The Kurds have been betrayed by Trump, Bush I, and Obama, (who created the vacuum for Daesh to occupy in Iraq by prematurely withdrawing our troops, solely for domestic political reasons). Nevertheless, the Kurds keep fighting and keep hoping. French philosopher Bernard-Henri Lévy documented the brave Kurdish Peshmerga fighting force as it drove the Daesh (a.k.a. Isis) terrorists out of the autonomous Kurdistan region and neighboring areas of Iraq in The Battle for Mosul and Peshmerga, both of which open as a double-bill this weekend at the Quad.
Battle opens in October of 2017, with the Peshmerga army on a roll. It turns out the Isis terrorist forces are good at oppressing and torturing civilians and destroying the treasures of antiquity, like the tomb of the Prophet Jonah, which we see in ruins. However, they are not so hot at battlefield combat against a comparably armed foe. Their best strategies involve snipers and ambushes, but they continue to retreat in the face of the Peshmerga advance. Then, for a host of thorny political reasons, the regular Iraqi Army takes over the business of liberating the minority-Kurdish, Iraqi city of Mosul. At this point, the war gets far more complicated as the Iraqis get bogged down.
To some extent, it made sense the Iraqis should liberate an Iraqi city, but Lévy questions the wisdom of the strategy from the outset—and his is soon vindicated by battlefield realities. In Battle, Lévy goes further advocating complete independence and recognition for a Kurdish state than in his previous film, Peshmerga—and again, it is hard to argue with him based on the events he captures on film.
Lévy (or BHL as the media likes to call him) looks almost outlandishly out of place with his flowing mane and trademark tailored suit and white open collar, but you have to give him credit for putting himself in harm’s and keeping cool under fire—a lot of fire. He might be a philosopher by training, but he has more guts than most journalists filing their reports from the nearest Hilton.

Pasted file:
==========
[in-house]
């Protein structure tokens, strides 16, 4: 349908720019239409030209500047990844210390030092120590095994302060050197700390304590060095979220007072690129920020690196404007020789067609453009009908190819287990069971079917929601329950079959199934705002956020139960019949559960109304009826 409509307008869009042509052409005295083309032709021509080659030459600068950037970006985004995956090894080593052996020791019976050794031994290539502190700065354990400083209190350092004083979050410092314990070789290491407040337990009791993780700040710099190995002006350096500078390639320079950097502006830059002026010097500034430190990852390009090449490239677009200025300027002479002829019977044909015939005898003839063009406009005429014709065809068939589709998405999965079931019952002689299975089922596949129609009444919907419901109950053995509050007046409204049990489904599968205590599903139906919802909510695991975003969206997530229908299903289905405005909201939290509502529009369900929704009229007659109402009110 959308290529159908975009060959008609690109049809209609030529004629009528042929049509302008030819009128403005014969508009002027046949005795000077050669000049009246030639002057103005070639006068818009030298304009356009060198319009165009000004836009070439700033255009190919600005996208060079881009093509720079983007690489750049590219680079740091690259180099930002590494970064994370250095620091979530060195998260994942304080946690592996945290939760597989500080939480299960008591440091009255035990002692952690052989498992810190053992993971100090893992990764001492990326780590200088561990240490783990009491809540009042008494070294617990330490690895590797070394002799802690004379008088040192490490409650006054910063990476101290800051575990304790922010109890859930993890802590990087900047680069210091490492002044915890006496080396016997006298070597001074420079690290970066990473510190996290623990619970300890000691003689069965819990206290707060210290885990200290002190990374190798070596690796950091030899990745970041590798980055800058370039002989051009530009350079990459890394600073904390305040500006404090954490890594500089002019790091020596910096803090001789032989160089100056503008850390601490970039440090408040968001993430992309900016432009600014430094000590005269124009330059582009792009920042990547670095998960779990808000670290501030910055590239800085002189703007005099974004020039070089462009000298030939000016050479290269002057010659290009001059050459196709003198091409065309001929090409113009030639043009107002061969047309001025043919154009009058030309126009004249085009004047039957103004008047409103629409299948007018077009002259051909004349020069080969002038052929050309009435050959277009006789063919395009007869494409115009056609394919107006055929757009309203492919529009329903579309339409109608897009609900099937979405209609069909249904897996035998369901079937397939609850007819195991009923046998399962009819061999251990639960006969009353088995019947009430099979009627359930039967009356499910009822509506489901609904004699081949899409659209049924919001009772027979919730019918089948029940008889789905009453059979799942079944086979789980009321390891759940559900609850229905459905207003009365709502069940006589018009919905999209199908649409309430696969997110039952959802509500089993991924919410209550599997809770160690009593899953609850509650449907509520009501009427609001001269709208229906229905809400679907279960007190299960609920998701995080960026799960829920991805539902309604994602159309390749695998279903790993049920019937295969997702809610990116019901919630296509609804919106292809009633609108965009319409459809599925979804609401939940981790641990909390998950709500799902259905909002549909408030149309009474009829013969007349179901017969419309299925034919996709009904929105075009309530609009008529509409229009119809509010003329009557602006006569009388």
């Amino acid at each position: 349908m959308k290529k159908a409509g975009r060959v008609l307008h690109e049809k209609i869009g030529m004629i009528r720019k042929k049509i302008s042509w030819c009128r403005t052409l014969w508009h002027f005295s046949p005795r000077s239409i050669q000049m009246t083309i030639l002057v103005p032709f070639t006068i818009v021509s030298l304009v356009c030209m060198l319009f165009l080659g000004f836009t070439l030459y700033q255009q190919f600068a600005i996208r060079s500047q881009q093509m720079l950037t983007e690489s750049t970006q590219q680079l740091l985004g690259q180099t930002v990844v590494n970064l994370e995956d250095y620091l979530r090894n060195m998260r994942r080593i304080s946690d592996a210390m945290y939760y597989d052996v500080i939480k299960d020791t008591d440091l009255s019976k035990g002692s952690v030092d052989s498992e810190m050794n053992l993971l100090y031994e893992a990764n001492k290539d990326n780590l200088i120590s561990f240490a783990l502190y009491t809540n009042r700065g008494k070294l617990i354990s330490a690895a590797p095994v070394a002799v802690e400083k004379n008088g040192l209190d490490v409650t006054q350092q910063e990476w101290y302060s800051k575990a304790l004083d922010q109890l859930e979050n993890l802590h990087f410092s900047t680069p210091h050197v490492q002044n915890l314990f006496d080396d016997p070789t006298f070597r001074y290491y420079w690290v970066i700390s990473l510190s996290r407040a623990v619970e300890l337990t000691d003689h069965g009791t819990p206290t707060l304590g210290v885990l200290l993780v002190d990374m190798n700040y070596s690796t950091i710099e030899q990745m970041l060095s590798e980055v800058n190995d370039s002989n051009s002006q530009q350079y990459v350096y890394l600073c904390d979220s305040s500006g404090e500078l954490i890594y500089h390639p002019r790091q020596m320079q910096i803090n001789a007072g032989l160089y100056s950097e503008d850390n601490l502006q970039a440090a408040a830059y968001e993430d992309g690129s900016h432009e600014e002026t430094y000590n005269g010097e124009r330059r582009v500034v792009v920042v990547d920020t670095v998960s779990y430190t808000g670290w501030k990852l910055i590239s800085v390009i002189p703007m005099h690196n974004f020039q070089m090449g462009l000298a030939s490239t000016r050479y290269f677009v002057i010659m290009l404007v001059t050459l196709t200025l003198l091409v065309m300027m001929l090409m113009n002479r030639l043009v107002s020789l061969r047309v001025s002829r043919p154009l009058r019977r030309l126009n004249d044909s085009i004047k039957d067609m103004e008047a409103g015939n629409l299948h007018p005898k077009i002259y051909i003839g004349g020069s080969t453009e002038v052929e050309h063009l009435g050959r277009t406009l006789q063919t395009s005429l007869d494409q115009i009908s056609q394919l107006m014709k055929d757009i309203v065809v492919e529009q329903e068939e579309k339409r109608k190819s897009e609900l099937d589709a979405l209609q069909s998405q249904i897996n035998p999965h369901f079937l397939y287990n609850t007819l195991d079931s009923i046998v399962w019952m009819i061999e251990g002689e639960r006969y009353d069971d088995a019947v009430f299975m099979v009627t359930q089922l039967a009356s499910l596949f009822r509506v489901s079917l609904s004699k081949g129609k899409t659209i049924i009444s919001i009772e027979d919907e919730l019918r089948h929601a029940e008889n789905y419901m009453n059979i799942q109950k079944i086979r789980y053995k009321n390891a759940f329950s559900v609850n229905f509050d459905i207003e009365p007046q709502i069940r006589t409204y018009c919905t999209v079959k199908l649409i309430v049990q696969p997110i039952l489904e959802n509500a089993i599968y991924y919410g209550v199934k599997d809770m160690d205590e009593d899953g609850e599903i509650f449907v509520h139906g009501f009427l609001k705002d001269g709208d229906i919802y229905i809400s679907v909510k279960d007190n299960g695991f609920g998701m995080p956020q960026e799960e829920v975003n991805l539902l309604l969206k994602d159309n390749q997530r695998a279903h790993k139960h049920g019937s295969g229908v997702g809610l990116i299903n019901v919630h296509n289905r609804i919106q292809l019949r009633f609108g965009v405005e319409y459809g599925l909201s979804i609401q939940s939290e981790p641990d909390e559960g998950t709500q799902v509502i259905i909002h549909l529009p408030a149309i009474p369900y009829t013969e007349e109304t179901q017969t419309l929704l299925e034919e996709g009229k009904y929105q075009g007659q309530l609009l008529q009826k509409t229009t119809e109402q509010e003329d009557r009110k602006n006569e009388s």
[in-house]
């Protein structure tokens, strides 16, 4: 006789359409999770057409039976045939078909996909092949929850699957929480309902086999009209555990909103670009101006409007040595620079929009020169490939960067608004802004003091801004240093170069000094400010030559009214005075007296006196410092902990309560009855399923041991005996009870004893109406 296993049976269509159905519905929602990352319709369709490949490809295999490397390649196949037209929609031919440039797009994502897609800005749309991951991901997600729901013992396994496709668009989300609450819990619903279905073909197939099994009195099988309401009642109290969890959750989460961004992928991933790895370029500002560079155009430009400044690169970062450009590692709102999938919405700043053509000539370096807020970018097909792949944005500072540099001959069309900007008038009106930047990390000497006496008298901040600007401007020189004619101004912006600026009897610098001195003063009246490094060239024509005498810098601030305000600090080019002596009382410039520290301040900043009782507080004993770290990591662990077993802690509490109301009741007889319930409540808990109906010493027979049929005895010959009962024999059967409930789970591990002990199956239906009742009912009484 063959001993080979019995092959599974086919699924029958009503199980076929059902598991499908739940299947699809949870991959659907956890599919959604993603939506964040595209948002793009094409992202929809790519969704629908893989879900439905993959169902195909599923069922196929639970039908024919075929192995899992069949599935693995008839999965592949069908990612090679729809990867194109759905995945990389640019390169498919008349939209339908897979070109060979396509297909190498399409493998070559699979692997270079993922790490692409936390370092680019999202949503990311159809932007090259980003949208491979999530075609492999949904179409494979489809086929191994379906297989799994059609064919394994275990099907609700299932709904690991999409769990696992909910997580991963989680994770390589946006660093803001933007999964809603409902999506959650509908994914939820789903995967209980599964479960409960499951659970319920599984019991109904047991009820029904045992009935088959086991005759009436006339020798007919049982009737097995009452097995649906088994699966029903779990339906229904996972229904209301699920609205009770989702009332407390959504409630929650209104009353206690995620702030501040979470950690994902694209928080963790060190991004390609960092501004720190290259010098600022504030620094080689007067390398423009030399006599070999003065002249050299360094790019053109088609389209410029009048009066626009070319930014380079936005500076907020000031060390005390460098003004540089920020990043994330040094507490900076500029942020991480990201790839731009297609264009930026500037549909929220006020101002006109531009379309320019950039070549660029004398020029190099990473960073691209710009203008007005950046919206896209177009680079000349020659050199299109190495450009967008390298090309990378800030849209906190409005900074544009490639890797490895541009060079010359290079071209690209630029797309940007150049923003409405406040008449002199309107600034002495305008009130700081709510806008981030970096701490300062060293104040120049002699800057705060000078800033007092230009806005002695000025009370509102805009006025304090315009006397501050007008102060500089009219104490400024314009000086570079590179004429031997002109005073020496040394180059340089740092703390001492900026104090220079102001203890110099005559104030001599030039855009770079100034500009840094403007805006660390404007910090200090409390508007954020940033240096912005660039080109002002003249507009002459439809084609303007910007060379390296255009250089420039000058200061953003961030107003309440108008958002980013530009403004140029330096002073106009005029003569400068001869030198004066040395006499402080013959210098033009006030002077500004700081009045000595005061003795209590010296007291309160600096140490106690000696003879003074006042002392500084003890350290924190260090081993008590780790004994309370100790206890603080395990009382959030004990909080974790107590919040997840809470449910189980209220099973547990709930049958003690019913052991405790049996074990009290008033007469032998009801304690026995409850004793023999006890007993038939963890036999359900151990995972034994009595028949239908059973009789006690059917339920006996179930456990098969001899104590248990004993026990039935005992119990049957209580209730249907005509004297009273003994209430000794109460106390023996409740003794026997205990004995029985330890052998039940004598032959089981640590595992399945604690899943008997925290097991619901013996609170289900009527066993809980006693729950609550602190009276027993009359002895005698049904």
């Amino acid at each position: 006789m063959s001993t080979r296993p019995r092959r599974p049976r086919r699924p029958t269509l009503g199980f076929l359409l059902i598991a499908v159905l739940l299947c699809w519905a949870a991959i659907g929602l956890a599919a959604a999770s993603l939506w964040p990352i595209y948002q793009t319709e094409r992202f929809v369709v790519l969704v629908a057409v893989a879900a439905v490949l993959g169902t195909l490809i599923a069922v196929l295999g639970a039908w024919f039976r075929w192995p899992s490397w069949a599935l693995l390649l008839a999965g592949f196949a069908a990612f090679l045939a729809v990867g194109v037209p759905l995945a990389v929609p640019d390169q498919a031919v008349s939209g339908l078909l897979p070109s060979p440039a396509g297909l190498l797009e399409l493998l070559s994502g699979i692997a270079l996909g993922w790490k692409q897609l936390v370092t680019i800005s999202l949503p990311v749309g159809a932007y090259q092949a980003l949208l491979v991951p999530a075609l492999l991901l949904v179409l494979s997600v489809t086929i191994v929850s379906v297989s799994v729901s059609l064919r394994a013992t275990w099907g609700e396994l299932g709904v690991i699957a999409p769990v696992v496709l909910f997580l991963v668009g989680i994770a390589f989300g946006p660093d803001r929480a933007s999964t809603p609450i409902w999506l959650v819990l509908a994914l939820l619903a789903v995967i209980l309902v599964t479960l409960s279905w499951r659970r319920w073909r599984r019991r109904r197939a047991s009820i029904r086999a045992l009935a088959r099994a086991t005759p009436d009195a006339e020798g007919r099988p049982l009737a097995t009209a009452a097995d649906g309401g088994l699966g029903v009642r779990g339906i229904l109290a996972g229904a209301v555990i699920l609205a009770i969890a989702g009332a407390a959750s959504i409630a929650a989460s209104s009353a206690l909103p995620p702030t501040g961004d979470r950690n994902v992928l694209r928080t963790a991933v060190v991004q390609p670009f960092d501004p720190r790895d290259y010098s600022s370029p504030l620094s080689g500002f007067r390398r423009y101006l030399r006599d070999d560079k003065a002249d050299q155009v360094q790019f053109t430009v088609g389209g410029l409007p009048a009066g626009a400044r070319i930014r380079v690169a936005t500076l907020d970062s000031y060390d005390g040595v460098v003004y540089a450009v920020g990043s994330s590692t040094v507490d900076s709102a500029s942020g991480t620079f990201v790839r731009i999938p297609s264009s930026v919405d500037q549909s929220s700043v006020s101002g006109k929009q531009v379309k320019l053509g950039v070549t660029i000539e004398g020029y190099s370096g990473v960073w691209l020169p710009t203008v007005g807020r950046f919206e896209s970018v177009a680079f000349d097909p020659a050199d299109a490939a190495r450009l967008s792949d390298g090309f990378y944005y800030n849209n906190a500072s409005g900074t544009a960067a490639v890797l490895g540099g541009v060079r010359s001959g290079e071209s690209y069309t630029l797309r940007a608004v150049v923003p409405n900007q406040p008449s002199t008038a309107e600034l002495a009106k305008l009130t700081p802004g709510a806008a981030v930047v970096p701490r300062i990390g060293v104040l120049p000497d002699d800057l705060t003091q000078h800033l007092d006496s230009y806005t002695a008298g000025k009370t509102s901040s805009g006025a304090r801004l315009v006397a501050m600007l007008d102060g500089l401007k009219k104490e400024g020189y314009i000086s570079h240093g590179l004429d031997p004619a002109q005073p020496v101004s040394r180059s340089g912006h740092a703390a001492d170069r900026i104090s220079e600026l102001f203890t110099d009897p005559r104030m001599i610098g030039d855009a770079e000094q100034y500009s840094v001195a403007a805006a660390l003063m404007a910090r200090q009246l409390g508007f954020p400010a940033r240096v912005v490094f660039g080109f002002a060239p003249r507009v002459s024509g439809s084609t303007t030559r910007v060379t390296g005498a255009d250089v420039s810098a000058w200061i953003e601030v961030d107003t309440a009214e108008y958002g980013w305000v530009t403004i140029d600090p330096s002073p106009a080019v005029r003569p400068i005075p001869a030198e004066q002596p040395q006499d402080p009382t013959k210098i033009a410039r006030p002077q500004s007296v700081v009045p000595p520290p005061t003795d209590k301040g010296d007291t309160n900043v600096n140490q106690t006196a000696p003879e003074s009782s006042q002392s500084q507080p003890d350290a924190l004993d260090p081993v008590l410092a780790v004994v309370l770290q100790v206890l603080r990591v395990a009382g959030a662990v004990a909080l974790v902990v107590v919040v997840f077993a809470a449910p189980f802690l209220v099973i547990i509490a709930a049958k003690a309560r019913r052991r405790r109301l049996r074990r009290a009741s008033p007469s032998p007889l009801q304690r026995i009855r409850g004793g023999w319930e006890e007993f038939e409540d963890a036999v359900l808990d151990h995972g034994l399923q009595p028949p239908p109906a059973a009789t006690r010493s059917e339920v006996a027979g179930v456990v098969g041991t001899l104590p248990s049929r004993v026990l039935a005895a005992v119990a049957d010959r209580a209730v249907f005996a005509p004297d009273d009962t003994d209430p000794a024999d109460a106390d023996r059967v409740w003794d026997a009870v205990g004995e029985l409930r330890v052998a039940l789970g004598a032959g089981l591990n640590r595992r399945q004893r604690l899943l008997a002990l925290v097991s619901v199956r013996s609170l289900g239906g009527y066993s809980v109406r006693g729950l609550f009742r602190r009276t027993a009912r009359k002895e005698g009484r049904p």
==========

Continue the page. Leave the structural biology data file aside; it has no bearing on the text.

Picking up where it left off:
Battle of Mosul is an eye-opening education in the boots-on-the-ground reality of the war against Daesh, but it is more like an extended dispatch from the field, whereas Lévy’s Peshmerga is more composed and structured like a documentary film. It is good that the Quad is programming them together, because they compliment each other and together give viewers a comprehensive sense of the Kurdistan and Mosul theaters of battle. They are both highly recommended, but Peshmerga is the superior film. My previous Peshmerga review follows below:
Peshmerga: The Kurdish homeland remains divided between four nations: Iran, Iraq, Turkey, and Syria. Sadly, these days Iraq is probably the friendliest nation of the quartet—and the one in the least position to object. Moderate Sunnis also appreciate the efforts of the Kurdish Peshmerga forces countering the advance of Isis. Is it time to call for the independence of a free, unified Kurdistan? Lévy indirectly but unmistakably raises that question in his remarkable documentary Peshmerga, which screens with The Battle of Mosul at the Quad.
These are the Kurdish resistance fighters who rose up against Saddam Hussein. It was also the Peshmerga who uncovered key intel that led to the capture and death of Osama bin Laden. Lévy flatly asserts they have been the most effective fighting force battling Isis (they prefer the term “Daesh,” which is good enough for us)—and he ought to know. For six months, the mediagenic BHL was embedded with various Peshmerga companies, with brief time out taken to tend to his wounded cameraman. Yes, they were very definitely under fire.
Understandably, BHL was reluctant to leave Ala Hoshyar Tayyeb during his initial treatment, but the time was not entirely lost. While waiting to either return to the front or shuttle his crew member to France for treatment, BHL visits an Assyrian Christian priest, who fled the Daesh onslaught along with his flock, the last native speakers of Aramaic let on earth, which just shows how closely linked this region is to antiquity.
Initially, viewers might presume Peshmerga was selected by several Jewish film festivals simply because of BHL’s Jewish faith, but the film takes on deeper Jewish resonance when Lévy visits a remote village that still takes pride in its ancient Jewish roots. Surely, the significance of the Muslim Kurds embracing ancestral links to Judaism is so self-evident, it hardly needs belaboring. As an additional fun fact, the Peshmerga are sufficiently progressive to have women’s platoons, whom Daesh particularly fear, because if they are killed by a woman they will supposedly be denied their place in paradise and those seventy-two virgins, so good hunting to the Peshmerga women.
BHL is indeed one of the most important living philosophers, but as an embedded journo, he captures episodes of warfighting comparable to anything in the films of Sebastian Junger. He introduces viewers to several Peshmerga commanders, who are colorful and . . . commanding. Sadly, we will also mourn for one of them. BHL conveys the shock of his loss, but still handles the incident with appropriate sensitivity.